What happens next in the Biogenesis scandal?

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The news is out. Major League Baseball, ESPN reports, has enlisted the cooperation of the former head of the Biogenesis clinic, Anthony Bosch, who is expected to implicate multiple players as performance enhancing drugs users. Baseball will then seem to suspend these players for anywhere from 50 to 100 games.

The question: how, exactly, will they do this and how long might it take before we actually see players suspended?

It could take a while.  According to the ESPN report, Major League Baseball has yet to interview Anthony Bosch. Further, according to a statement issued by the Major League Baseball Players’ Association, Major League Baseball is “in process of interviewing players ” and the league “has assured us no decisions regarding discipline have been made.”  This means that the league is still in fact-finding mode. It is still building its case against the players and has yet to even talk to the man who is expected to do most of the heavy lifting in that building: Bosch. It’s unclear how long that building may take, but it’s not unreasonable to think it could be weeks or even months.

Once Major League Baseball has decided to discipline players there is more waiting involved. That’s because the players, pursuant to the Joint Drug Agreement, have a right to appeal any suspension to an arbitration panel. Discipline is stayed until the arbitration panel has issued its ruling, determining whether or not the league’s discipline is justified.

Normally such appeals entail a relatively short procedure because normally suspensions are issued as the result of a positive drug test. Players have a limited avenue upon which they can appeal such tests, with few exceptions or defenses available to them. One notable example came in 2012 when Ryan Braun’s positive drug test and suspension were overturned based on a broken chain of custody of his urine sample. That appeal took several weeks.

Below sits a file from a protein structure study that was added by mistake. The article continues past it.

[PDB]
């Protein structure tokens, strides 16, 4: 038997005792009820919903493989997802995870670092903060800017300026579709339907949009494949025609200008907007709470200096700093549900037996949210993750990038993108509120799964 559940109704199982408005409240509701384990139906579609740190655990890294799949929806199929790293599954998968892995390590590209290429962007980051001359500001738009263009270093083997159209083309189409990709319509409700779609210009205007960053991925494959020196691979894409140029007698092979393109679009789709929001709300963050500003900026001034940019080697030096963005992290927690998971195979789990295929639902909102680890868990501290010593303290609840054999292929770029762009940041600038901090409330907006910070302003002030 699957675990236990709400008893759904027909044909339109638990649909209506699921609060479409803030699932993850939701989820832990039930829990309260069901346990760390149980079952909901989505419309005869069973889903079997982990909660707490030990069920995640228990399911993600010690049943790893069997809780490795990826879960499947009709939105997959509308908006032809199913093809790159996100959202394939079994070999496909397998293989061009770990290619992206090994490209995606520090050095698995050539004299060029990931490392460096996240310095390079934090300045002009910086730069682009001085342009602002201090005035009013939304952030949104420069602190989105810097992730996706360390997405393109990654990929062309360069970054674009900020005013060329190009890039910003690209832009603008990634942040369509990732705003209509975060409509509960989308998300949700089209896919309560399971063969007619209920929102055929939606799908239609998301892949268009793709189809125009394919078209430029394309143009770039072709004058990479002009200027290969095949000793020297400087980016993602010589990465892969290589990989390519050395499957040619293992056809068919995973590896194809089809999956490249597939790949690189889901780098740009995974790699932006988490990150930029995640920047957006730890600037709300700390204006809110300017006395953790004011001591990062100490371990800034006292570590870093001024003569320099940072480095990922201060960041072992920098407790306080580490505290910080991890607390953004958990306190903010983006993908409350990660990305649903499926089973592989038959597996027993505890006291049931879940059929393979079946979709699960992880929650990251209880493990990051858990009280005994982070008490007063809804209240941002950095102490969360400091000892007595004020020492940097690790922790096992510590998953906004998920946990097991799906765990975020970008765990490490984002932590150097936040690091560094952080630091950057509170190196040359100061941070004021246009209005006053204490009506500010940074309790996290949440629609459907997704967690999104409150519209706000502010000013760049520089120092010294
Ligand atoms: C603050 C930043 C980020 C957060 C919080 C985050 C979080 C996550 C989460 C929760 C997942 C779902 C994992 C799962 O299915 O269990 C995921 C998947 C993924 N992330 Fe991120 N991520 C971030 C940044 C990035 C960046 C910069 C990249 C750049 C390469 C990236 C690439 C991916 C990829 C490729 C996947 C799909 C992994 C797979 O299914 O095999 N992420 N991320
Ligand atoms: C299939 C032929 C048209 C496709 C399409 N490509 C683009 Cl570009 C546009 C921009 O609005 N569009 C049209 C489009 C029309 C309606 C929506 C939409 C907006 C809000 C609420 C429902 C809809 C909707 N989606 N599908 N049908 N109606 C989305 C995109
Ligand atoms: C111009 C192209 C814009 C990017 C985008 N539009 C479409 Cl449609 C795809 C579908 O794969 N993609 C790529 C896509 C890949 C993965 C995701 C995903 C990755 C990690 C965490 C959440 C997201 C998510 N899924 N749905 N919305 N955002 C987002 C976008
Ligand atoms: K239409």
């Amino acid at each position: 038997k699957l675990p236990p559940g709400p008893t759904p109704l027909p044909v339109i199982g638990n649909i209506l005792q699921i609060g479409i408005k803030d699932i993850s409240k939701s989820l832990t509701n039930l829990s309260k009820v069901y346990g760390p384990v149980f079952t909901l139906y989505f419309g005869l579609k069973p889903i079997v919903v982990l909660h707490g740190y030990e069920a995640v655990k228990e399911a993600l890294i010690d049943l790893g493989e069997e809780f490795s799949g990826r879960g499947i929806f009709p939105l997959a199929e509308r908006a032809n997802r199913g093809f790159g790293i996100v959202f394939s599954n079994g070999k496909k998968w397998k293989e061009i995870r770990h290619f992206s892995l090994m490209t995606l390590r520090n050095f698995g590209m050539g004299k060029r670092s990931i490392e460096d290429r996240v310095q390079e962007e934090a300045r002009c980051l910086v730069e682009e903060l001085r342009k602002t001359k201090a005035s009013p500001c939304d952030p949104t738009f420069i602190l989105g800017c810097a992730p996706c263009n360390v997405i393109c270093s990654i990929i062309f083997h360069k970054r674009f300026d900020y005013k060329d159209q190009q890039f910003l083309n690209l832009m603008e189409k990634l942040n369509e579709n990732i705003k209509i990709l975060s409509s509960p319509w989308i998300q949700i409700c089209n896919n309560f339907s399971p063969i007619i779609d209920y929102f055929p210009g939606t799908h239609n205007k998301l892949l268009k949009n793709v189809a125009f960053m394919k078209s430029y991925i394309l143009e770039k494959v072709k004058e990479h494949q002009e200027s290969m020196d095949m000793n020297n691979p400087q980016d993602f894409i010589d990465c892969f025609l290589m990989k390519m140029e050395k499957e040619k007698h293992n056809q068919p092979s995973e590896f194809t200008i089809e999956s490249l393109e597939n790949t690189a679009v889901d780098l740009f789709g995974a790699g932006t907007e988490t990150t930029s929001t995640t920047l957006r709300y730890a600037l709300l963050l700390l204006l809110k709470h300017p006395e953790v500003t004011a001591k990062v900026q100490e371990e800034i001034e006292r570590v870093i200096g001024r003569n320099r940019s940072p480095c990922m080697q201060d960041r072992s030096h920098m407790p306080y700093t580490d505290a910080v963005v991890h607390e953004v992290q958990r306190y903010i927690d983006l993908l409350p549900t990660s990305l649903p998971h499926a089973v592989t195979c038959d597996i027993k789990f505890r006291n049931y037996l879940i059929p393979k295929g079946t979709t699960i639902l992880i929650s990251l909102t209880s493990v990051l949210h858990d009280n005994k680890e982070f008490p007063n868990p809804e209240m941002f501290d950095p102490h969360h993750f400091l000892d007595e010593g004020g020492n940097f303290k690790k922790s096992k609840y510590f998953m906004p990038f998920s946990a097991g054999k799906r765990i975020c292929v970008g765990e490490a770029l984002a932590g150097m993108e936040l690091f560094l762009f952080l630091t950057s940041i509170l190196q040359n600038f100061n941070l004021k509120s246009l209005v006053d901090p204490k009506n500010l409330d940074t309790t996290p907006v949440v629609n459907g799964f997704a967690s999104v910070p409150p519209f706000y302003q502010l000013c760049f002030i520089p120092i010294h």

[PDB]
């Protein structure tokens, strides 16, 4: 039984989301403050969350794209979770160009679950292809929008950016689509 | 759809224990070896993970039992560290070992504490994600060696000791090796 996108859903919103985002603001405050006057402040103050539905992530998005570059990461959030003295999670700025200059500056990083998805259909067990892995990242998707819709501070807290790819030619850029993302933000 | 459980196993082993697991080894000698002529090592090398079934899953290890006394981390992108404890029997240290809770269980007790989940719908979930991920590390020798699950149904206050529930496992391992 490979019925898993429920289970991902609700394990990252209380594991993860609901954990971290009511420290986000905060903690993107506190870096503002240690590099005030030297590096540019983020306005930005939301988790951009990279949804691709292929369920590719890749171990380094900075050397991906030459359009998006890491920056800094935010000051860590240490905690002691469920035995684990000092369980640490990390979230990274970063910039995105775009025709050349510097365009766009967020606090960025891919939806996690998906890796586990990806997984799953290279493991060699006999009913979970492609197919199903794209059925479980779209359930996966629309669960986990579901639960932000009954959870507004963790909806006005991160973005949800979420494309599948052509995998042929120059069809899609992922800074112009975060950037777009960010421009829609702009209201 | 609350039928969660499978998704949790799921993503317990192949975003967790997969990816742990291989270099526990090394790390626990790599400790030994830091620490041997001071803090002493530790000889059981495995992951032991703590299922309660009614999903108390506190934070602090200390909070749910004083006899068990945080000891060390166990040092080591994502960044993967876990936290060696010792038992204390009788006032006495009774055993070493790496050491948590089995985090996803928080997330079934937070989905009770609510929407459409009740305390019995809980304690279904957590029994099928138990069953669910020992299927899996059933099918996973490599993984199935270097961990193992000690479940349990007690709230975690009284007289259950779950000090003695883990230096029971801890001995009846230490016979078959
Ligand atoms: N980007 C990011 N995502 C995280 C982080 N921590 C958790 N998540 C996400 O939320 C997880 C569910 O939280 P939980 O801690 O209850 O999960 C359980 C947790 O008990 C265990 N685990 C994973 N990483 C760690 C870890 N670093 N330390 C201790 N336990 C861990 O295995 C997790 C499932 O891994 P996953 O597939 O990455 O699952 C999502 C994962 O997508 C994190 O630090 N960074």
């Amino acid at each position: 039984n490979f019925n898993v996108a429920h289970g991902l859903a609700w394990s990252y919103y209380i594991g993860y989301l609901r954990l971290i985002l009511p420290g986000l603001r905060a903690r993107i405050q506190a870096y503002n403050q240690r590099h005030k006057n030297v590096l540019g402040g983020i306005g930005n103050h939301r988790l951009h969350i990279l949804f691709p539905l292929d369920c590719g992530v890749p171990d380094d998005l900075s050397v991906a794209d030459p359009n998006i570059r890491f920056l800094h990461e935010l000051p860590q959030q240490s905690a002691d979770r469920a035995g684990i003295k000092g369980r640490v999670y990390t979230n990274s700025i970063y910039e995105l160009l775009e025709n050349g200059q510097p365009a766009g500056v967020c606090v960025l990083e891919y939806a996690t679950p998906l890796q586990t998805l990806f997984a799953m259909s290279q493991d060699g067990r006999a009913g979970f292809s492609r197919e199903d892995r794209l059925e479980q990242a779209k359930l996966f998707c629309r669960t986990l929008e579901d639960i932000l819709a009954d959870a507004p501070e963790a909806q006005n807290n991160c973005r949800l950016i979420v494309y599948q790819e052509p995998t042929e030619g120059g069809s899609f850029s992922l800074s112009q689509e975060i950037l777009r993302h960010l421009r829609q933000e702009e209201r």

Any Biogenesis-related suspensions are likely to lead to the most complex and lengthy appeals baseball has ever seen. Partially because of the sheer number of players involved. Mostly, however, because the evidence that would be used against the players is not something as simple and generally unassailable as a failed drug test. It is the testimony of Bosch, a man with serious credibility problems. A man who has very recently denied that any players he dealt with took performance enhancing drugs but who would now, presumably, be flip-flopping on those statements. A man who has been accused by many as a drug dealer, a criminal and a fraud. It is safe to say that the players, their lawyers and the union would spend considerable time attacking the evidence against them before the arbitration panel. And fairness would dictate that they be granted considerable time before any arbitration commenced to prepare their case.